Today’s snowy post was created by Bar Rucci.
There are two things we are obsessed with making at our house: pom-poms and snowflakes. I love snowflake making!! It’s the best because you never know what you’re going to get, and everyone oohs and aahs when you open up your snowflake. It’s completely addicting!
I think there are probably as many ways to make snowflakes as there are to make pop-poms. But this is how we make ours:
Take an 8.5” x 11” piece of paper and fold it over into a triangle. Trim off the part that is leftover so now you have a perfect square. Fold that triangle in half again, then one more time. Cut off the bottom and the point, making some sort of pattern. Now cut the inside with little notches of whatever shape and size you want. Open it up, and voila! An amazing, symmetrical snowflake!
To make the runner, I arranged the snowflakes on the table and then used little pieces of scotch tape to tape the edges together. It’s such a festive, wintery and inviting table…you can use it for a party, Christmas morning, or any time during the winter months for a little cheer.
Happy snowflake making!
Today’s artful post was created by Bar Rucci
When doing art at home with my kids, I am always thinking of ways to mix things up. We’ve been doing lots of small format work and collaging lately, so it was time for a change. Seeing their faces when I brought out the giant paper was priceless! They were able to use their whole body to draw and paint which resulted in a vibrant, more energetic work of art.
– Large watercolor paper 30” x 22” (found at local art stores or online)
– Pencil + eraser
– Liquid Watercolor
– Brushes + water + damp sponge or paper towel
– Use the pencil lightly to draw the tree and any other decoration. My middle daughter did hers first and decided to add presents to the bottom, which I loved. (I hadn’t even thought of that!) We talked
about what type of tree to draw, and she decided she wanted a triangle instead of a bushy tree. After seeing hers, my son and other daughter followed suit, with triangle trees and presents. They all look different, though, which is the best part!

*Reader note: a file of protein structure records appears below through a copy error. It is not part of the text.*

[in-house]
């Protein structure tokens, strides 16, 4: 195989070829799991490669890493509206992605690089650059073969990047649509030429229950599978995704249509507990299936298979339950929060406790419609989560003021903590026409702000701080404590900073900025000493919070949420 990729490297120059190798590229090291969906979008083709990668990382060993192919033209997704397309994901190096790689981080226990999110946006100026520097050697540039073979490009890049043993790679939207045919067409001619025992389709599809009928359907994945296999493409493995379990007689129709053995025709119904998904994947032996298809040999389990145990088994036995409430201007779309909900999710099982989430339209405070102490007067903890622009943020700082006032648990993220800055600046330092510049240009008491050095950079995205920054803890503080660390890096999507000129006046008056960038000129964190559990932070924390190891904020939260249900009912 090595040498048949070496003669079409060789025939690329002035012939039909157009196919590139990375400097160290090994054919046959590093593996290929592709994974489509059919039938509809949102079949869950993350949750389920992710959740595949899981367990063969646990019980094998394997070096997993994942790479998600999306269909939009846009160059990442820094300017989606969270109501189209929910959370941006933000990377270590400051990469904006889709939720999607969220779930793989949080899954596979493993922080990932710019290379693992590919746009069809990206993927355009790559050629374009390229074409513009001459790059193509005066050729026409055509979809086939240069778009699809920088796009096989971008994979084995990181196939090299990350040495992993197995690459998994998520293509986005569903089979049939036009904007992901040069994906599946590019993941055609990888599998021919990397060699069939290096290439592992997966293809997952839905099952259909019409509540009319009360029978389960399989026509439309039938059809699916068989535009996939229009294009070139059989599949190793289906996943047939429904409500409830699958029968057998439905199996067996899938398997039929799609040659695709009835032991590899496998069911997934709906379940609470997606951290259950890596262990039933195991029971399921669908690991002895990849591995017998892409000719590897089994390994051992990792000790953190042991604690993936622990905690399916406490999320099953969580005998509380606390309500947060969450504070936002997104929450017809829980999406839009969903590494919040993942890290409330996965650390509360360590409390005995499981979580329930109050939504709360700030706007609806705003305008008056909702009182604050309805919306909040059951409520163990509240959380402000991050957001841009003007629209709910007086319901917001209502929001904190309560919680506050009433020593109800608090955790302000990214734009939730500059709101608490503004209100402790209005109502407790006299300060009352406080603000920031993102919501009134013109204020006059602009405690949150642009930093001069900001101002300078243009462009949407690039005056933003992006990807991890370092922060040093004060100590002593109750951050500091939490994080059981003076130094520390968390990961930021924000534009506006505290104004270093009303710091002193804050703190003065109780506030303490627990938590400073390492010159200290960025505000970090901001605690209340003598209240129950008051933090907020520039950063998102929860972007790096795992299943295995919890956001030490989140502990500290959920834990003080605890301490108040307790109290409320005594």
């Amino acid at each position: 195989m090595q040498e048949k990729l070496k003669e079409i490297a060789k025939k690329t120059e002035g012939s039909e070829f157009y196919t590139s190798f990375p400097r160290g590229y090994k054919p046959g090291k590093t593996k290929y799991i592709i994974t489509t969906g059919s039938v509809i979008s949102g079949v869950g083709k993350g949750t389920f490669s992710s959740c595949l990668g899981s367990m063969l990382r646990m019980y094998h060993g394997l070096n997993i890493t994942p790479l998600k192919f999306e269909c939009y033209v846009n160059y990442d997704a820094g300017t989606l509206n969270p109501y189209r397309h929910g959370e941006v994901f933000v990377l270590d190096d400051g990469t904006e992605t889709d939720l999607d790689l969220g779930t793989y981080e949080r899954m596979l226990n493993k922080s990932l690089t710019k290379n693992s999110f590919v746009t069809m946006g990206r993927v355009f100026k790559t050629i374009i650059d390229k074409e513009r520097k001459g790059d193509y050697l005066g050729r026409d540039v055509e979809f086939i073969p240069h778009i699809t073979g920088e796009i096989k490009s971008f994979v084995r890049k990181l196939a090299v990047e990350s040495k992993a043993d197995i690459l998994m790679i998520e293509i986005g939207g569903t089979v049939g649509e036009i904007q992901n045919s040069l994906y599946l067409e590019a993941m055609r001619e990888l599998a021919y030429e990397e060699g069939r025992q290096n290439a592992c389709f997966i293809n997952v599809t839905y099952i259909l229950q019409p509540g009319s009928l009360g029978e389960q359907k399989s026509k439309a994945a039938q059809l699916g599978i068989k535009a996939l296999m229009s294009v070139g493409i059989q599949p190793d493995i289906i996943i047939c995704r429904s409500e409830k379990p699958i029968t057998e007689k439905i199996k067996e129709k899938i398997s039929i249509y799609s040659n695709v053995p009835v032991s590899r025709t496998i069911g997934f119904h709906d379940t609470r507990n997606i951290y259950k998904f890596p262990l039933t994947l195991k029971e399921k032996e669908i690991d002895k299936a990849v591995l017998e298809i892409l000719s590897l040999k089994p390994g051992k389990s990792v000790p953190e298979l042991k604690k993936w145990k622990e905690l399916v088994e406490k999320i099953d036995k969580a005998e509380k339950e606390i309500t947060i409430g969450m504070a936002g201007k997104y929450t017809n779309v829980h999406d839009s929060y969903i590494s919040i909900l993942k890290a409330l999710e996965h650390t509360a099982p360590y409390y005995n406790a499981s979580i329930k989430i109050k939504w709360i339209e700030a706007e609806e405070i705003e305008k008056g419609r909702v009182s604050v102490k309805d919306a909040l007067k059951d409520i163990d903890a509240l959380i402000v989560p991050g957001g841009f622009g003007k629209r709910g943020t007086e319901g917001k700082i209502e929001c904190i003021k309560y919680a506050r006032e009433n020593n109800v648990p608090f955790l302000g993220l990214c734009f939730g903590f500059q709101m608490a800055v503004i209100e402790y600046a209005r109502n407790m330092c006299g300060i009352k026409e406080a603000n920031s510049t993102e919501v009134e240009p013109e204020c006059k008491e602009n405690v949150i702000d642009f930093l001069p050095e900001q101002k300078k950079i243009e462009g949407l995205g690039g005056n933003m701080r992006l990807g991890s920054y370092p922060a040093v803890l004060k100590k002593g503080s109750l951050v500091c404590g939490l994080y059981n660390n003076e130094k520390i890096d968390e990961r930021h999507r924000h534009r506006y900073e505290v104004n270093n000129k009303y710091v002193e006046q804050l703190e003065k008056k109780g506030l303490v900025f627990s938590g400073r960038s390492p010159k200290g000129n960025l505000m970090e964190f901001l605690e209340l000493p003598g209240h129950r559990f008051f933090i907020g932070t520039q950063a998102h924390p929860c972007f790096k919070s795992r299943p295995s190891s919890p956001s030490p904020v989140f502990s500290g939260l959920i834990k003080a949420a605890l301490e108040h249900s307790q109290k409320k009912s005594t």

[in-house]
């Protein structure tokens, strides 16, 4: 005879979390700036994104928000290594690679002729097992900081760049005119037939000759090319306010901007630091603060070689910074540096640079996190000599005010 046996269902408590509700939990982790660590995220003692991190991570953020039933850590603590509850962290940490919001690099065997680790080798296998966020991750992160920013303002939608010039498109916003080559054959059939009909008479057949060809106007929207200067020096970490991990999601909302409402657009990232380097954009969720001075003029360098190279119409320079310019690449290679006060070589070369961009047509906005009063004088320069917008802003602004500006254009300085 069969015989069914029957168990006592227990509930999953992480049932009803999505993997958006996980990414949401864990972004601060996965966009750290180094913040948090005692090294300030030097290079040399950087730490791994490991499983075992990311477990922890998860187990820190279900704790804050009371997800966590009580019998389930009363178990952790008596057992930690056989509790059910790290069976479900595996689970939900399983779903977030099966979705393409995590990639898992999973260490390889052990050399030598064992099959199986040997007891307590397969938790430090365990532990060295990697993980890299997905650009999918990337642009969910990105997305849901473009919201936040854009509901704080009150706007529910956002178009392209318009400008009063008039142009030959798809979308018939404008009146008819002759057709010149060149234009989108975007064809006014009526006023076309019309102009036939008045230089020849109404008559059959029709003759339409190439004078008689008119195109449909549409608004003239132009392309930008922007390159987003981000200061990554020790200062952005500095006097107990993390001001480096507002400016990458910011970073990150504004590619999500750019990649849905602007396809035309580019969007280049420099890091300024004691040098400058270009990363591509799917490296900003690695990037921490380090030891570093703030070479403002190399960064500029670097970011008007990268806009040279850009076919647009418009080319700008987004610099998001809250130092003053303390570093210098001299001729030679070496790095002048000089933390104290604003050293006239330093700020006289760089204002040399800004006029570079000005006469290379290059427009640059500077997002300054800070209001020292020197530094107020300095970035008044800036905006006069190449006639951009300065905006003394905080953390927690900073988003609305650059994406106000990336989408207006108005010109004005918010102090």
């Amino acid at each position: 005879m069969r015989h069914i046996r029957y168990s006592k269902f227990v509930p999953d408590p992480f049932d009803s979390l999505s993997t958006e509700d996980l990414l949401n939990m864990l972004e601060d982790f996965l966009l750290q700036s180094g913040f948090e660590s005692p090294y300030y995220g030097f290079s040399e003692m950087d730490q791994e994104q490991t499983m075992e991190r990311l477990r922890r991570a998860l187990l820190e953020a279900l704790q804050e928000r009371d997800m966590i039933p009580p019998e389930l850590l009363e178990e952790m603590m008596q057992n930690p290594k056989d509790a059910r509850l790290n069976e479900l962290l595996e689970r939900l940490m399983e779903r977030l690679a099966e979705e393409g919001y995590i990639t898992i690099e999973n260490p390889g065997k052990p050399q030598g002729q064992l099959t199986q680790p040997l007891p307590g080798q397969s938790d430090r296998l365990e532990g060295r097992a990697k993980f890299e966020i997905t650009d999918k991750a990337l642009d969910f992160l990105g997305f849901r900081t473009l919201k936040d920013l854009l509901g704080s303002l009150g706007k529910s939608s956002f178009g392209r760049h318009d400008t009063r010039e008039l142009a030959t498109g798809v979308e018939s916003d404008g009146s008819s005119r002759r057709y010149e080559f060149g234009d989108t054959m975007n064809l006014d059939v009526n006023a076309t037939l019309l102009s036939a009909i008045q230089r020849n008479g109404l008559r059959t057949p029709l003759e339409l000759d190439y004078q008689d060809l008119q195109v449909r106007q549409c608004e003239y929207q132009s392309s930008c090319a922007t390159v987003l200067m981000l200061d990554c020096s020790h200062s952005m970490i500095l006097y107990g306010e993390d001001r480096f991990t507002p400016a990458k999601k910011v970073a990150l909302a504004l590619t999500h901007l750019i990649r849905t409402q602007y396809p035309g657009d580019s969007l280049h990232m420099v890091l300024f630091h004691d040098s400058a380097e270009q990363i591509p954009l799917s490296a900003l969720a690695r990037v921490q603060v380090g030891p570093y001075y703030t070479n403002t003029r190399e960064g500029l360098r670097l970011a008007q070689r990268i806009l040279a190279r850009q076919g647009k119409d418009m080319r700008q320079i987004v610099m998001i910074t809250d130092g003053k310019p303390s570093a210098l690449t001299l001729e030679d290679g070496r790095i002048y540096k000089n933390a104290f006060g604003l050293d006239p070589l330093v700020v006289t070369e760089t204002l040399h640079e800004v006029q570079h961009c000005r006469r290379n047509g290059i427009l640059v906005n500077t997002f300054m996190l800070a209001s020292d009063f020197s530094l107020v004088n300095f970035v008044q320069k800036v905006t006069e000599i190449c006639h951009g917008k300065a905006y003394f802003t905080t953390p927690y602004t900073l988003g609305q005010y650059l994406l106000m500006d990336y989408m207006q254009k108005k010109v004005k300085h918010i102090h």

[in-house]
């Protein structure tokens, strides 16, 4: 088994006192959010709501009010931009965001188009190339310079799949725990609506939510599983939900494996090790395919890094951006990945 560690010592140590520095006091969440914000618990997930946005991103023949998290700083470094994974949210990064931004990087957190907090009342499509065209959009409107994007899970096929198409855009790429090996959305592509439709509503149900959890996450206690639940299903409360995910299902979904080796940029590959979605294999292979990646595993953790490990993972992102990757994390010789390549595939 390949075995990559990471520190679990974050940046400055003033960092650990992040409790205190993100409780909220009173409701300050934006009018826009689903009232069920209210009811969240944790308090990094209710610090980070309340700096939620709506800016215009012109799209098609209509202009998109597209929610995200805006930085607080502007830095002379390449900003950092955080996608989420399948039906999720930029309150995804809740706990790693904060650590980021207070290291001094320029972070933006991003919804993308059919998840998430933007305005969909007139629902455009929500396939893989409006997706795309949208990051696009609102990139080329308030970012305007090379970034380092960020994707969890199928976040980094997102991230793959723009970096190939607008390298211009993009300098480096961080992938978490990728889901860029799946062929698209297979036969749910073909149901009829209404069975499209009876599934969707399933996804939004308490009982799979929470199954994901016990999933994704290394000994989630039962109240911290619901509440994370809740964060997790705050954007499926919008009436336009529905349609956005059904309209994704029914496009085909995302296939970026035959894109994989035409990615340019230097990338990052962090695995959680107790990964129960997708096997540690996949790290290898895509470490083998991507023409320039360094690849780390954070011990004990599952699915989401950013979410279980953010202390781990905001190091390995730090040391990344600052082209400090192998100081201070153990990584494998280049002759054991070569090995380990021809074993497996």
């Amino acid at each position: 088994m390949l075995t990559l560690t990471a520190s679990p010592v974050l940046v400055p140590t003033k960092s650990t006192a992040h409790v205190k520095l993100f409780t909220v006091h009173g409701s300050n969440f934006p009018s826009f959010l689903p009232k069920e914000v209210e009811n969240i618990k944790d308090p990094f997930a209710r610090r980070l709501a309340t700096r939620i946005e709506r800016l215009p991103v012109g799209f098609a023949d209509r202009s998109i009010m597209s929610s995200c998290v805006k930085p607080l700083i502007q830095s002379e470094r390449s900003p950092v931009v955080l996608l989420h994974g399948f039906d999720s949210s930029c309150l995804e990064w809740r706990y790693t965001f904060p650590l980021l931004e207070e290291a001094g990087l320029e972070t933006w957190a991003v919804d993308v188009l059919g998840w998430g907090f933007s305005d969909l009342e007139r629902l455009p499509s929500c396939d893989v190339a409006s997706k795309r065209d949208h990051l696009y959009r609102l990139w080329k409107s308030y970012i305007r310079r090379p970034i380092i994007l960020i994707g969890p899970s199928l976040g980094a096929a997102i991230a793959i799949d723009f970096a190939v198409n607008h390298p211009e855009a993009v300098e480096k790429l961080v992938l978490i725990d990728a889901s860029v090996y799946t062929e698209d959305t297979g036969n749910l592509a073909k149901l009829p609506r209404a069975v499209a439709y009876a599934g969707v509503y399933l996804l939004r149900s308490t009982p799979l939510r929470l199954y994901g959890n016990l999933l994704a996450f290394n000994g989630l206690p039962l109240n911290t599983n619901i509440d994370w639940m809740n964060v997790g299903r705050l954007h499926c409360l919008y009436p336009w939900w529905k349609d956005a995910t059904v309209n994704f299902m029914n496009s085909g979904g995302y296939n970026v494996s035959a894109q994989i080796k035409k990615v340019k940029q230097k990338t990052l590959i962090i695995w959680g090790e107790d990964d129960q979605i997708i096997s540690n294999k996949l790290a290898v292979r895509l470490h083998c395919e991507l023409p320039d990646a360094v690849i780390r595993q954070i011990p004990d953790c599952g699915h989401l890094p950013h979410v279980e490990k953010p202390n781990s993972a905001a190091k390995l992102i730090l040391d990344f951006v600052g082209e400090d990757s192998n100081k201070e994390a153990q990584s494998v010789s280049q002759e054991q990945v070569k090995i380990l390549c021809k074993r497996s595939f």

– Next, color in with the liquid watercolor. I encouraged them to mix different greens. We also let the paint dry before coloring in the ornaments. Although having watercolors run into each other is preferred most of the time, my kids wanted these paintings to be “more neat”.
– Two of them added a border, which is a nice way to frame and finish off the artwork. And that’s it!
I love how my son’s presents cover the whole page and look like flags. He is seven and usually the messiest artist, but this time he worked really hard to stay in the lines. I was so proud!
My oldest daughter likes all of her art to be perfect and symmetrical (which can be a bit of a frustration for her). She used a ruler to draw her tree and all of her decoration. I love the triangle snowflakes and her super tall present on the right. She loved it, too (phew)!
This art project was one of our faves. They all painted with such concentration, and there were very few supplies needed so it was easy to set up and put away. We will hang these up every Christmas from now until forever.
I hope you try these with your kids (or maybe make one yourself)!
Today’s Valentine was created by Bar Rucci.
Homemade Valentine’s are the best. Hearts, glitter, red & pink, what’s not to love? It brings me back to my childhood. There was nothing that made me happier as a kid than creating 20 matching (but varied) Valentine cards for my classmates. As a mom, my enthusiasm for this holiday begins the minute the Christmas tree is down.
This year, inspiration struck from the newspaper we had out on the table for a painting project. The aftermath looked so pretty, we decided to just keep going. We painted all the paper and hung it to dry. My mind was racing with the endless possibilities. What should we do with all of these beautiful pages? In the end, it just had to be hearts!